United States Patent 3541511

1,180,290. Character recognition. TOKYO SHIBAURA ELECTRIC CO. Ltd. 26 Oct., 1967 [31 Oct., 1966 (3)], No. 48752/67. Heading G4R. In pattern recognition apparatus, pattern signals are quantized and then divided into a number of channels, primary and secondary pattern characteristics for each channel being derived, the secondary from the primary, the pattern being identified from the combination of the secondary characteristics and tertiary characteristics derived from a connection relationship between the secondary characteristics of adjacent channels. Character signals from a raster scan of a character, after quantization, are provided from 501 in Fig. 2, to be thinned and reduced at gate 55 and OR gate 59 respectively, gates 55 looking at successive 3 x 4 portions of the raster in shift register 53 and OR gate 59 looking at successive 3 bit L portions of the raster in shift register 57. Reduction thus halves the number of rows in the raster. The output from Fig. 2 at 500 is fed to a shift register (61, Fig. 4, not shown) to enable gates 70 (also in Fig. 6) to look at successive 3 x 3 portions of the reduced raster to detect primary line characteristics, each portion having (a part of) one row of the raster in common with the portion above and one row in common with the portion below. A set of three rows, each having a row in common with sets above and below is called a channel. The primary characteristics are used to obtain secondary line and shape characteristics by table look-up in memory 73 using address modification by adder 71. The secondary characteristics, stored at 75, are combined with tertiary characteristics from AND gate 807 (see below) and compared 76 with corresponding data relating to standard characters from memory 82, the closest match being detected using "penalty" counter 80 and minimum detector 85 to identify the character. Fig. 8 shows the deriving of tertiary characteristics from the stream of primary characteristics. Block 801 produces a pulse for each position in the stream which contains a secondary characteristic, counter 802 and gate 803 inserting a pulse 1 into shift register 804 whenever no more than three consecutive positions have a characteristic. Register 804 holds a row of the raster plus an extra bit position, the rightmost position being reset to 0 on going from one channel to the next. Register 804 feeds onerow register 806 and both feed logic 805, 807 as shown to produce the tertiary characteristics. The latter indicate whether the features in the corresponding channels are joined to those in the respective adjacent (lower-ordered) channels at the left or not. "No feature" or "no recognition" outputs at various stages of the whole system can cause repetitive thinning and reducing by changing over switches 510, 520 in Fig. 2, and can widen the field of the character scanner. In an alternative (Figs. 12, 13, not shown) to Fig. 2, the character is reconstituted in a stack of shift registers connected end to end, being shifted in from the bottom right until character signals appear at the top. Then all the registers are shifted to the left until character signals appear at the left edge of the stack. The horizontal and vertical lengths are now detected and if the character is too large it is reduced by shifting the character signals from the stack into a shift register and logically combining (equations given) the bit signals from successive 2 x 2 squares of the raster. The signals from each horizontal scan of the raster were ORed into a further shift register when the scan was first completely in the stack so that the further register finally held a shadow projection of the character. This was shifted to the left when the stack was. Horizontal length was found by sensing this register and vertical length by sensing the stack.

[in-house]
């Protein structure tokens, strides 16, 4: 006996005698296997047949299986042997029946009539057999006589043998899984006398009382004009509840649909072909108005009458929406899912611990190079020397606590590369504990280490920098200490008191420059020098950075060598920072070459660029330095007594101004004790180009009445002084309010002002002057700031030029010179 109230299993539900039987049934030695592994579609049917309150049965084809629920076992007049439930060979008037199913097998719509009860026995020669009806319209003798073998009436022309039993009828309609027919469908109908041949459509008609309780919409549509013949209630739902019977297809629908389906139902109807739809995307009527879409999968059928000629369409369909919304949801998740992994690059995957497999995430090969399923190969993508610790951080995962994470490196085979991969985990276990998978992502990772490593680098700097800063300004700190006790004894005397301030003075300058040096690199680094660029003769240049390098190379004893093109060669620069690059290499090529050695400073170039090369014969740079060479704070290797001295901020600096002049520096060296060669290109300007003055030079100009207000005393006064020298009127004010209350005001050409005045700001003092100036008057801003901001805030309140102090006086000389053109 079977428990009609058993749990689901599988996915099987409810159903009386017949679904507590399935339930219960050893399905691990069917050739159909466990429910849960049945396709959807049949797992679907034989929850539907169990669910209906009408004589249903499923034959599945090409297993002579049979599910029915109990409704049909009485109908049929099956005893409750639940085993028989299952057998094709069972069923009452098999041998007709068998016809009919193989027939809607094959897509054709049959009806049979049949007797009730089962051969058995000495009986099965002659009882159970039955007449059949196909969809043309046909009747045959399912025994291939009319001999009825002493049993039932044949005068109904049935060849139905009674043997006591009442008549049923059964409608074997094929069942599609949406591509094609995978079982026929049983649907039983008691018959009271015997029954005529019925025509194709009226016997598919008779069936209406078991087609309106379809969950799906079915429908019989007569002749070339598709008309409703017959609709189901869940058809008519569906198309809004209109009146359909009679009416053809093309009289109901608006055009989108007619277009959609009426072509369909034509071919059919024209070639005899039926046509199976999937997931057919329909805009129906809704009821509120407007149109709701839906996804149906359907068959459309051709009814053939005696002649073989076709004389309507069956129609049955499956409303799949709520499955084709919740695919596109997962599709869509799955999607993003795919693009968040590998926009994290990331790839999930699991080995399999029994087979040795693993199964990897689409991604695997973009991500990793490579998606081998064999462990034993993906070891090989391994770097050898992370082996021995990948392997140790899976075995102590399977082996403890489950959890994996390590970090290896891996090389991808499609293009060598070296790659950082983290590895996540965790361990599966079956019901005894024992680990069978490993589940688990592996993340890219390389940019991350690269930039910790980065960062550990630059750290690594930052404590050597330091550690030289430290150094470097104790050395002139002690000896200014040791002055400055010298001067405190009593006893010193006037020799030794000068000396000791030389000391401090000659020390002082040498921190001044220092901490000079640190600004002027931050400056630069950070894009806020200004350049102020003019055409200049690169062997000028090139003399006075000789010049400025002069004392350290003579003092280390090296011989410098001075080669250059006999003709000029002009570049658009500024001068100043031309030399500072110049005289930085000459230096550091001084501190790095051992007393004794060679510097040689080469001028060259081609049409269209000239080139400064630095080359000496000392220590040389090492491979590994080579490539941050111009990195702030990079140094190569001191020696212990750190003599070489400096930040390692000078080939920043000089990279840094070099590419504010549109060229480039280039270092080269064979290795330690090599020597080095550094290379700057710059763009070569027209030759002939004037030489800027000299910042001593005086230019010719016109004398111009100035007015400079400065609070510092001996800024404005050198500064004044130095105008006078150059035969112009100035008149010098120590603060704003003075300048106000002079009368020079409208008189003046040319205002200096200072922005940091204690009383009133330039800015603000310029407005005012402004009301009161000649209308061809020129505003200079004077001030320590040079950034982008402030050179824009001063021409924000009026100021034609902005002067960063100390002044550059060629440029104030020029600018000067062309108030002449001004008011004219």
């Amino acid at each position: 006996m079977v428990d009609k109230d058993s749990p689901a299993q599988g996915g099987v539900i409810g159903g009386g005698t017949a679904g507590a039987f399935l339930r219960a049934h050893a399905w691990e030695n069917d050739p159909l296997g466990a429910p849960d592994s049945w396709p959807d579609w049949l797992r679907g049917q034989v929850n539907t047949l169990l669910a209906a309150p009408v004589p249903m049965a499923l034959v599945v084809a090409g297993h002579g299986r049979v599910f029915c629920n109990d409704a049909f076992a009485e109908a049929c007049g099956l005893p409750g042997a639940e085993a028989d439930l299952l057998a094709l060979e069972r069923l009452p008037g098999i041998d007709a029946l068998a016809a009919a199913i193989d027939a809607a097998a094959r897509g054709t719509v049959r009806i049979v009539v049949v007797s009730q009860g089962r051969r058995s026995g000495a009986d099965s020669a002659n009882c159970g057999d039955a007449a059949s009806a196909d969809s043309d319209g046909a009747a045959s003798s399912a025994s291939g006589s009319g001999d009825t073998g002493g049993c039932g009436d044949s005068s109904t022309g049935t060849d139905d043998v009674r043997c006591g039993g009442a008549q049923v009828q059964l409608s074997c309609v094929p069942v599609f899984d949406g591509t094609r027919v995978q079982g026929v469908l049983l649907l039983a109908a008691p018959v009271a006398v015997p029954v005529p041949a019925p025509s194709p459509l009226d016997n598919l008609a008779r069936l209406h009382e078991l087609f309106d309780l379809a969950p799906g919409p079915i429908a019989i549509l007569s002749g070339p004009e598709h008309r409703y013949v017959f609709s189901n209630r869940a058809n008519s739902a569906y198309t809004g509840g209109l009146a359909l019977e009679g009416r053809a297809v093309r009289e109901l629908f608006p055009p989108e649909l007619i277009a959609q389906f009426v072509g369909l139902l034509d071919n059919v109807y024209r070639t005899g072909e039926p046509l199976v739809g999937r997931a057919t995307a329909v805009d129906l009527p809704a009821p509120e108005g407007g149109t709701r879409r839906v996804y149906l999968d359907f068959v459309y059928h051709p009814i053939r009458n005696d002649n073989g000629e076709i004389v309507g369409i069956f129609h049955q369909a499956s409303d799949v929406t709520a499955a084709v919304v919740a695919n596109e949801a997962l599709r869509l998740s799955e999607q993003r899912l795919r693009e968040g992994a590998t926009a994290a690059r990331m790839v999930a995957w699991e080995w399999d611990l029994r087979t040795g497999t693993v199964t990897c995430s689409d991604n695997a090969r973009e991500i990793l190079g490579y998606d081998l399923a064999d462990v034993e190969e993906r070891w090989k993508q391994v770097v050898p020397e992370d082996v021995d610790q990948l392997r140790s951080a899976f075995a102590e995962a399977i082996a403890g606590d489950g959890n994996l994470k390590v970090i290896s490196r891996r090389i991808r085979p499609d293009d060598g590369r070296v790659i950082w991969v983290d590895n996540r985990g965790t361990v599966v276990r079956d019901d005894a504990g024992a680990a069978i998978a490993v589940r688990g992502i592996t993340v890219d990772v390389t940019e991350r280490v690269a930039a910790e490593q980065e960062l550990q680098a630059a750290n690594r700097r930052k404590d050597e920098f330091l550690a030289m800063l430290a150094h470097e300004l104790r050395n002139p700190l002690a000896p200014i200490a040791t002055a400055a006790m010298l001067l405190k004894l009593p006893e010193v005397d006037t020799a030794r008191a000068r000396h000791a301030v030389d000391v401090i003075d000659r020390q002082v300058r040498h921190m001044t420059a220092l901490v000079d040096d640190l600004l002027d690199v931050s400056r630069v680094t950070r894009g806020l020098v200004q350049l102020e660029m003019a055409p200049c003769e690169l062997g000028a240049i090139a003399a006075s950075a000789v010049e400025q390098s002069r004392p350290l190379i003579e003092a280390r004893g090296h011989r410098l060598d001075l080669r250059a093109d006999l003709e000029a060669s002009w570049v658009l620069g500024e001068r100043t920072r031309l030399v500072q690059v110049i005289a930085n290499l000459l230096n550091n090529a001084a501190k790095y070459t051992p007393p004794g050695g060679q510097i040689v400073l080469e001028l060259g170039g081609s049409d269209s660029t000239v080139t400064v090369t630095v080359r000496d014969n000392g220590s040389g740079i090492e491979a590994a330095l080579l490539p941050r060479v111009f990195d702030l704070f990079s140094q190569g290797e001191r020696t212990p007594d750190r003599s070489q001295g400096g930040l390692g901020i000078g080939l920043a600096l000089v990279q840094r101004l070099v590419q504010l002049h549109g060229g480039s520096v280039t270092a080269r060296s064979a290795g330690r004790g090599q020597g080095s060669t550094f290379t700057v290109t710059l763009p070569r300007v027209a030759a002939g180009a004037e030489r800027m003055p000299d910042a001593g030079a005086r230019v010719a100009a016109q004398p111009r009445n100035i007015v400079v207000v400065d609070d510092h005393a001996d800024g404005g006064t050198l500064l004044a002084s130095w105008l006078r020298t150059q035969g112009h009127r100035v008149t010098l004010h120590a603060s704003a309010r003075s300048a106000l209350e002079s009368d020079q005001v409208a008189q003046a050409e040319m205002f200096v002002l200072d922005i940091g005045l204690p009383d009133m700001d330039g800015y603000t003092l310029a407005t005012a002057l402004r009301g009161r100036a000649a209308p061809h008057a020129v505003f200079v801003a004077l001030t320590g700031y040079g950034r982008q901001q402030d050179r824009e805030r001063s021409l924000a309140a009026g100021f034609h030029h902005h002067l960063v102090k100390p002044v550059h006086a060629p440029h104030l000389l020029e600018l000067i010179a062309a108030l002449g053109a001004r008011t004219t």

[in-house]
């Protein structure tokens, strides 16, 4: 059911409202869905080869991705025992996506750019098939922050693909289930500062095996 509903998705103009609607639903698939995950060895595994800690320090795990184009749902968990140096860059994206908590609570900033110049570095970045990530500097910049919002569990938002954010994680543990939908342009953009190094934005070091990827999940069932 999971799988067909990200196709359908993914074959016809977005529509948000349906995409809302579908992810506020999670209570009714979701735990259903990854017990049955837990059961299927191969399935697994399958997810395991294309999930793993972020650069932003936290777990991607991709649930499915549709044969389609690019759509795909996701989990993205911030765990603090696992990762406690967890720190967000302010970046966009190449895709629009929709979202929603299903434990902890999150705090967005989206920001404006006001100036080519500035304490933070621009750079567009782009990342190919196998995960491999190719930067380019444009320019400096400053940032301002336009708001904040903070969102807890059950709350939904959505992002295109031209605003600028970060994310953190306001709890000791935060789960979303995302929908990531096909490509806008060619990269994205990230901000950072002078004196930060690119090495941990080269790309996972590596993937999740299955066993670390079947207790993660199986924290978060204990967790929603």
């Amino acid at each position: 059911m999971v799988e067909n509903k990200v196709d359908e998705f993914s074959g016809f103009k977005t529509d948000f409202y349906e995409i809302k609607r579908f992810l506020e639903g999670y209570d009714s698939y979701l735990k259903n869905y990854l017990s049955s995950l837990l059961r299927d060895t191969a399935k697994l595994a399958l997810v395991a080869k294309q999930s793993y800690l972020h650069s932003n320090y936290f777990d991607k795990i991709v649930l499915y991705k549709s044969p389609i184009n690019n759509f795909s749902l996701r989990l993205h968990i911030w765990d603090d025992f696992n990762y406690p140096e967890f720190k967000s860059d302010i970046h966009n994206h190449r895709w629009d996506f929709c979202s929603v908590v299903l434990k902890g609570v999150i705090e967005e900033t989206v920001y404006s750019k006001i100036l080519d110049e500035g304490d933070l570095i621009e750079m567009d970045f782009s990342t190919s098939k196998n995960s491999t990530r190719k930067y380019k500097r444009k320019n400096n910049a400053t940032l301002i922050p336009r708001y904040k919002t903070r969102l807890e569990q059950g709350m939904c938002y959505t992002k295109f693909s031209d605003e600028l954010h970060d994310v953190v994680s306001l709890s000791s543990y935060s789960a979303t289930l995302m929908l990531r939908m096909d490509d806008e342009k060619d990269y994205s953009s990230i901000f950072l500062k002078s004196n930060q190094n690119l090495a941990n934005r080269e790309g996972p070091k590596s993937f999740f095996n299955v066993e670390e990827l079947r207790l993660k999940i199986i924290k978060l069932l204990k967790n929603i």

Genchi, Hiroshi
Watanabe, Sadakazu
Mori, Kenichi
Katsuragi, Sumio
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Other Classes:
382/258, 382/298
International Classes:
G06K9/46; (IPC1-7): G06K9/00
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